Also available at http://math.ucr.edu/home/baez/week38.html
August 14, 1994
This Week's Finds in Mathematical Physics (Week 38)
John Baez
I've been busy, and papers have been piling up; there are lots of
interesting ones that I really should describe in detail, but I
had better be terse and list them now, rather than waiting for the
mythical day when I will have time to do them justice.
So:
1) Topological quantum field theories from generalized
6j-symbols, B. Durhuus, H. P. Jakobsen and R. Nest, Reviews in Math.
Physics 5 (1993), 1-67.
In "week16" I explained a paper by Fukuma, Hosono and Kawai in which
they obtained topological quantum field theories in 2 dimensions
starting with a triangulation of a 2d surface. The theories were
"topological" in the sense that the final answers one computed didn't
depend on the triangulation. One can get between any two triangulations
of a surface by using a sequence of the following two moves (and their
inverses), called the (2,2) move:
O O
/|\ / \
/ | \ / \
/ | \ / \
O | O <----> O-------O
\ | / \ /
\ | / \ /
\|/ \ /
O O
and the (3,1) move:
O O
/|\ / \
/ | \ / \
/ | \ / \
/ | \ / \
/ _O_ \ <----> / \
/ _/ \_ \ / \
/ _/ \_ \ / \
/_/ \_\ / \
O-----------------O O-----------------O
Note that in either case these moves amount to replacing one part of the
surface of a tetrahedron with the other part! In fact, similar moves
work in any dimension, and they are often called the Pachner moves.
The really *wonderful* thing is that these moves are also very significant
from the point of view of algebra... and especially what I call
"higher-dimensional algebra" (following Ronnie Brown), in which the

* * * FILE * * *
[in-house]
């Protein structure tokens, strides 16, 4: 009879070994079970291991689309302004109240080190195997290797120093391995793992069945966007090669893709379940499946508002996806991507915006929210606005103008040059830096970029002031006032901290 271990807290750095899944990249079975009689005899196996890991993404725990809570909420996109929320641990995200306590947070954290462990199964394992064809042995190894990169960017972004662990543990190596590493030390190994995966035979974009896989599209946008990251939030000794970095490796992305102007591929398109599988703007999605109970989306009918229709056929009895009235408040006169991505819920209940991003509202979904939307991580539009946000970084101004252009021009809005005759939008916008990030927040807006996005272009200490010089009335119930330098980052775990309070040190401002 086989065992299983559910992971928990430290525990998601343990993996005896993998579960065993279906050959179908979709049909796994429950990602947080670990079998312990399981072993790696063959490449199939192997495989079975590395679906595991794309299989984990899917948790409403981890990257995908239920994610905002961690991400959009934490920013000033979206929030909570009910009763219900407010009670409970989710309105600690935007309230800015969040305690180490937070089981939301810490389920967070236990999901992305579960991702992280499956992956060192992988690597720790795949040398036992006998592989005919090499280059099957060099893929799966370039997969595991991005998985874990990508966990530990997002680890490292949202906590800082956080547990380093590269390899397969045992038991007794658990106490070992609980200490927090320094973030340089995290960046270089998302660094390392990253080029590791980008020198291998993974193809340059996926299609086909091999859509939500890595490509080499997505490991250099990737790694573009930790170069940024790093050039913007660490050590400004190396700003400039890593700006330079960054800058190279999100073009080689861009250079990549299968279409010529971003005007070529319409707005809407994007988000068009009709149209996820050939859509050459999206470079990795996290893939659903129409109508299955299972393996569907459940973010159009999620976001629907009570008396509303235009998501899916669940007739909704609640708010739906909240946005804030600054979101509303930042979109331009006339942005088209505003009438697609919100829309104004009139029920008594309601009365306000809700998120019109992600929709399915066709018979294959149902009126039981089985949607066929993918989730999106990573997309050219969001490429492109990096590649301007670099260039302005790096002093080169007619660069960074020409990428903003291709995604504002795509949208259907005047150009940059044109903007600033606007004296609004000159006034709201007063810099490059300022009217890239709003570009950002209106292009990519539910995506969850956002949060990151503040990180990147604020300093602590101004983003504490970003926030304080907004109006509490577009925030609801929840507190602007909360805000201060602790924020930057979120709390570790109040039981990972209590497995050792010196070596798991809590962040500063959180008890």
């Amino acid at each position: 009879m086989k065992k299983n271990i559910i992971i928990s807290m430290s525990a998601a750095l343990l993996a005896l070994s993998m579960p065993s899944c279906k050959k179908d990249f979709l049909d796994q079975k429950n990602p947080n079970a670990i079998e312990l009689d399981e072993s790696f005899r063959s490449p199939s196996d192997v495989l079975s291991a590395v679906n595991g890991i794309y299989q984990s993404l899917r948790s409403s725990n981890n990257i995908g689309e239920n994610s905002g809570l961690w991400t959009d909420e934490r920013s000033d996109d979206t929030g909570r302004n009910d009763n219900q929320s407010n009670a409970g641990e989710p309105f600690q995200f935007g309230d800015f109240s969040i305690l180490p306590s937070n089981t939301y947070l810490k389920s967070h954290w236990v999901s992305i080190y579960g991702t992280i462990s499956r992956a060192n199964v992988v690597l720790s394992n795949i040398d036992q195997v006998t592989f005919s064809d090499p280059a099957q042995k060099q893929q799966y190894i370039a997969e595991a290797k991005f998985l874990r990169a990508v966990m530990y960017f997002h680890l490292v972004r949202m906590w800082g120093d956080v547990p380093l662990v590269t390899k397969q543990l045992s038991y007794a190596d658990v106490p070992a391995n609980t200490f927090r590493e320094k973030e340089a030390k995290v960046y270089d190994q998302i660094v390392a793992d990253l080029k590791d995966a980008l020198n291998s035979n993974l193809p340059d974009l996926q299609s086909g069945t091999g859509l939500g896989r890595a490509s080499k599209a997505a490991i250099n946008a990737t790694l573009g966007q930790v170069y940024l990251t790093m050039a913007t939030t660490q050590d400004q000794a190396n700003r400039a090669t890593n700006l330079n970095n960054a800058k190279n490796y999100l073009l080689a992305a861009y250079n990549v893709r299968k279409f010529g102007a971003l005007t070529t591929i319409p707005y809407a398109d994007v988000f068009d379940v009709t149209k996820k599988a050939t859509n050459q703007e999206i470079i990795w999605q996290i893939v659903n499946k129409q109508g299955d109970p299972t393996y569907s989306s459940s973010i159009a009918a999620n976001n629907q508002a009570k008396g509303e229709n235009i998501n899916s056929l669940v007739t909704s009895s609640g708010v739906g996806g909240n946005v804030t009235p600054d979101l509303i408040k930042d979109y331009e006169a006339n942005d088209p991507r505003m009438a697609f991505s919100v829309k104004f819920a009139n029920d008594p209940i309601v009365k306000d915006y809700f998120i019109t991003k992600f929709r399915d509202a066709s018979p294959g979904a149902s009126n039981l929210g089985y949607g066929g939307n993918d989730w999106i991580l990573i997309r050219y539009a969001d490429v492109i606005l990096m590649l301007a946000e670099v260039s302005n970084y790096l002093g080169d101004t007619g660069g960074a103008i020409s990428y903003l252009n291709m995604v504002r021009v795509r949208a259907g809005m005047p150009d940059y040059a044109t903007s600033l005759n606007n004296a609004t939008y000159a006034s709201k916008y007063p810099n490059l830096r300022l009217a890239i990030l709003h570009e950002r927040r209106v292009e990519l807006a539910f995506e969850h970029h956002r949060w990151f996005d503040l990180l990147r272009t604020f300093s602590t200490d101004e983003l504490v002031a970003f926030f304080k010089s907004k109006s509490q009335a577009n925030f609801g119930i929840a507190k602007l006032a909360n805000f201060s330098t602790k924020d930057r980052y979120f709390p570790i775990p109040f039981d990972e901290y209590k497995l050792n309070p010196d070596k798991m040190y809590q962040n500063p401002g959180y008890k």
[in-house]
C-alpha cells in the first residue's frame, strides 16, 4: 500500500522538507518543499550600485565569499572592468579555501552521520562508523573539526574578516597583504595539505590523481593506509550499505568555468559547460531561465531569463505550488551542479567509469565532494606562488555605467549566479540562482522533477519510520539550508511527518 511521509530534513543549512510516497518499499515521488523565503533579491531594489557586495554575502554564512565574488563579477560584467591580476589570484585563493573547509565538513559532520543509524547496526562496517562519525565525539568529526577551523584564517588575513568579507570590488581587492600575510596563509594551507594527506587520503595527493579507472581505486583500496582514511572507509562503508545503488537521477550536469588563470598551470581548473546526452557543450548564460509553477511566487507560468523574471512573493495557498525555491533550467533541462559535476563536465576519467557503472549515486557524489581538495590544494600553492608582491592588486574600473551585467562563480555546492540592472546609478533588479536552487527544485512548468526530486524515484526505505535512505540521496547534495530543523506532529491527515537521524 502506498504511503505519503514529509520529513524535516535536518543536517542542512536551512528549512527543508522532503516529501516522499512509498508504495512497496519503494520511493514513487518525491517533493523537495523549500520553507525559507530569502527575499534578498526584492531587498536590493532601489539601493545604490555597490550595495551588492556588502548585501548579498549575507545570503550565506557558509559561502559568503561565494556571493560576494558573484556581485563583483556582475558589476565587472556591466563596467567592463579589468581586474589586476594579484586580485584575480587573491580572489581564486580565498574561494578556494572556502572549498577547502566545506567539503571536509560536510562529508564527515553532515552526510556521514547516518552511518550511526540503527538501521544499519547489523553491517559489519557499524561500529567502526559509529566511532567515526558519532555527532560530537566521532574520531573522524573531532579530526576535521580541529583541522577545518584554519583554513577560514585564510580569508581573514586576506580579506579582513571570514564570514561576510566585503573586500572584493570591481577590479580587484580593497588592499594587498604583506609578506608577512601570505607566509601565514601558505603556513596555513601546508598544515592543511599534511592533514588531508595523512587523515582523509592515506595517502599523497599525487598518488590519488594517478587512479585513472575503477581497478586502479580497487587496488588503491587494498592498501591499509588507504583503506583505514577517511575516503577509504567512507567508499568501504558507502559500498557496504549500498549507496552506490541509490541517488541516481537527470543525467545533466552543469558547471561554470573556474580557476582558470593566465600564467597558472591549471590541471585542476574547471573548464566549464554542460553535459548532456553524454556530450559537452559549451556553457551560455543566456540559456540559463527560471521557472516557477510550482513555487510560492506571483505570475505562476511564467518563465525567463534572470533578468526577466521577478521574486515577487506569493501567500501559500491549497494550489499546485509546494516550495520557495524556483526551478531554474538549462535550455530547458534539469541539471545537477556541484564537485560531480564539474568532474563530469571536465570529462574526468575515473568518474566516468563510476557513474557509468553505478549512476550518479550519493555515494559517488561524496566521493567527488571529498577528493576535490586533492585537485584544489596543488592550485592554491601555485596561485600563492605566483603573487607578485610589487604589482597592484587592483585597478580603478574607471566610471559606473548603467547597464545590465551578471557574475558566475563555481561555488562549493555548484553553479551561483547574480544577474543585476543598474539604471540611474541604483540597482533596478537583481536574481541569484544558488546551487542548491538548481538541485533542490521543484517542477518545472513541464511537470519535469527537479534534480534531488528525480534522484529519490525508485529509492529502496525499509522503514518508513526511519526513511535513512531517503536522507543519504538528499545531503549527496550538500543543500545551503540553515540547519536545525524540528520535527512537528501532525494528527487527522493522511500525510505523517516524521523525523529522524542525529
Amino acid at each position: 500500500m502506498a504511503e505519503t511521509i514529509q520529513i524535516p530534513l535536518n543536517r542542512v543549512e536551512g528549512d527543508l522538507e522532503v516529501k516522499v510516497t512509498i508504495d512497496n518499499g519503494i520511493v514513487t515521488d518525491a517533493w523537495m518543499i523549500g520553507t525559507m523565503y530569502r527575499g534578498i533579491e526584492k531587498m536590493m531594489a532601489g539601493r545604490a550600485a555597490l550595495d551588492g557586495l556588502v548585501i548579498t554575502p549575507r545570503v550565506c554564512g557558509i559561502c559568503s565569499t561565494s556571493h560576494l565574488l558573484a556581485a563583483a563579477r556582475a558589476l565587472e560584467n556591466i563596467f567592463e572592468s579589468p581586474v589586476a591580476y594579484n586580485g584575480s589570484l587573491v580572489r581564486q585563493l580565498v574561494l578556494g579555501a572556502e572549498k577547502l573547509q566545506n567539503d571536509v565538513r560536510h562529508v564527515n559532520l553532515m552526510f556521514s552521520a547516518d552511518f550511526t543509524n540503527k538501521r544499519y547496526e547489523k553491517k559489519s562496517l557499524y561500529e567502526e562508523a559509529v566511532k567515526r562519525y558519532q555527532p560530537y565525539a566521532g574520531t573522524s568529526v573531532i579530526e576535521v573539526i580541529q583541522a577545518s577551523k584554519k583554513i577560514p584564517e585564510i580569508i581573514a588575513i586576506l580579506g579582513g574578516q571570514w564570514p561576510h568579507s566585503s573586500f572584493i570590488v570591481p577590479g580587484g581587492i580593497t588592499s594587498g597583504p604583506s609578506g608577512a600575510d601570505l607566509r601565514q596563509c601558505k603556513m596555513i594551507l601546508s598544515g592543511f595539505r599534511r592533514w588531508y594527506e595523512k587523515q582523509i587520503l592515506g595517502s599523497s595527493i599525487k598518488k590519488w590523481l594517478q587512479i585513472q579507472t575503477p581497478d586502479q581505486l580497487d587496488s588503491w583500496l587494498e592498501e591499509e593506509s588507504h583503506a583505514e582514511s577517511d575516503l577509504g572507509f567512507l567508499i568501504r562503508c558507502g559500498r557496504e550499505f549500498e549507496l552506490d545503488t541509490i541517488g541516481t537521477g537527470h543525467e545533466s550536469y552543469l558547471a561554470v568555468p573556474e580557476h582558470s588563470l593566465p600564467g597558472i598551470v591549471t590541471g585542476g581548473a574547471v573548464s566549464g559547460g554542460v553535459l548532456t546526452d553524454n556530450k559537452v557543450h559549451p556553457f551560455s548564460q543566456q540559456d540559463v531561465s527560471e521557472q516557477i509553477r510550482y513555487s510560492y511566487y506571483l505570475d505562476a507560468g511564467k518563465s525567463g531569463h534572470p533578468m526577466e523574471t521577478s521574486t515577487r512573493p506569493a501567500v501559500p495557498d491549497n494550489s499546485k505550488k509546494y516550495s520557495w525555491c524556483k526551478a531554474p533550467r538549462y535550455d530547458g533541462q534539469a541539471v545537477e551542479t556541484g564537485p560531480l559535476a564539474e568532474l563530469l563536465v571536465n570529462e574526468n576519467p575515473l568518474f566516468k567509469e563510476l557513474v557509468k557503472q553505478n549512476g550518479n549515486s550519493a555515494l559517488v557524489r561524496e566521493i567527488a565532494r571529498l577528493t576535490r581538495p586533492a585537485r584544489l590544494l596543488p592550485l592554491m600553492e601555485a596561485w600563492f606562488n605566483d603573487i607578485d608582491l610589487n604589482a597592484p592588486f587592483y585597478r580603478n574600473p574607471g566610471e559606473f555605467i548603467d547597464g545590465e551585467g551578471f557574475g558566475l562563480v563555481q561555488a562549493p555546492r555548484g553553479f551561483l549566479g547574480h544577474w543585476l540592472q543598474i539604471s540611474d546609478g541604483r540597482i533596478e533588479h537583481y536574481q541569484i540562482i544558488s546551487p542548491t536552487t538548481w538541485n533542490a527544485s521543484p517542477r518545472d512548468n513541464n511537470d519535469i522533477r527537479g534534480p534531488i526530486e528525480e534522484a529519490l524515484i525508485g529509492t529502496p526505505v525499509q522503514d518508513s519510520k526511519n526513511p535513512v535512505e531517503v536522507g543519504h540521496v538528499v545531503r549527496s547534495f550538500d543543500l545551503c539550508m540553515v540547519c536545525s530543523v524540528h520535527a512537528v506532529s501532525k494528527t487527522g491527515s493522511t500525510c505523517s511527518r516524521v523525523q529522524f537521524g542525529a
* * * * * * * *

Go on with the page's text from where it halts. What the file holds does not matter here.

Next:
distinction between algebra and topology is largely erased, or, one
might say, revealed for the sham it always was.
For example, as explained more carefully in "week16", the (2,2) move is
really just the same as the *associative* law for multiplication. The
idea is that we are in a 2-dimensional spacetime, and a triangle
represents multiplication: two "incoming states" go in two sides and
their product, the "outgoing state", pops out the third side:
O
/ \
/ \
/ \
A B
/ \
/ \
/ \
/ \
O--------AB-------O
Then the (2,2) move represents associativity:
O O
/|\ / \
A | (AB)C A A(BC)
/ | \ / \
O AB O <----> O--BC---O
\ | / \ /
B | C B C
\|/ \ /
O O
Of course, the distinction between "incoming" and "outgoing" sides of
the triangle is conventional, and the more detailed explanation in
"week16" shows how that fits into the formalism. Roughly speaking, what
we have is not just any old algebra, but an algebra that, thought of as
a vector space, is equipped with an isomorphism between it and its
dual. This isomorphism allows us to forget whether we are coming or
going, so to speak.
Hmm, and here I was planning on being terse! Anyway, the still *more*
interesting point is that when we think about 3-dimensional topology and
"3-dimensional algebra," we should no longer think of
O O
/|\ / \
/ | \ / \
/ | \ / \
O | O and O-------O
\ | / \ /
\ | / \ /
\|/ \ /
O O
as representing *equal* operations (the 3-fold multiplication of A, B,
and C); instead, we should think of them as merely *isomorphic*, with
the tetrahedron of which they are the front and back being the
isomorphism. The basic philosophy is that in higher-dimensional
algebra, as one ascends the ladder of dimensions, certain things which
had been regarded as *equal* are revealed to be merely isomorphic. This
gets tricky, since certain *isomorphisms* that were regarded as equal at
one level are revealed to be merely isomorphic at the next level...
leading us into a subtle world of isomorphisms between isomorphisms
between isomorphisms... which the theory of n-categories attempts to
systematize. (I should note, however, that in the particular case of
associativity this business was worked out by Jim Stasheff quite a
while back: it's the homotopy theorists who were the ones with the guts
to deal with such issues first.)
Now, it turns out that in 3-dimensional algebra, the isomorphism
corresponding to the (2,2) move is not something marvelously obscure.
It is in fact precisely what physicists call the "6j symbol", a gadget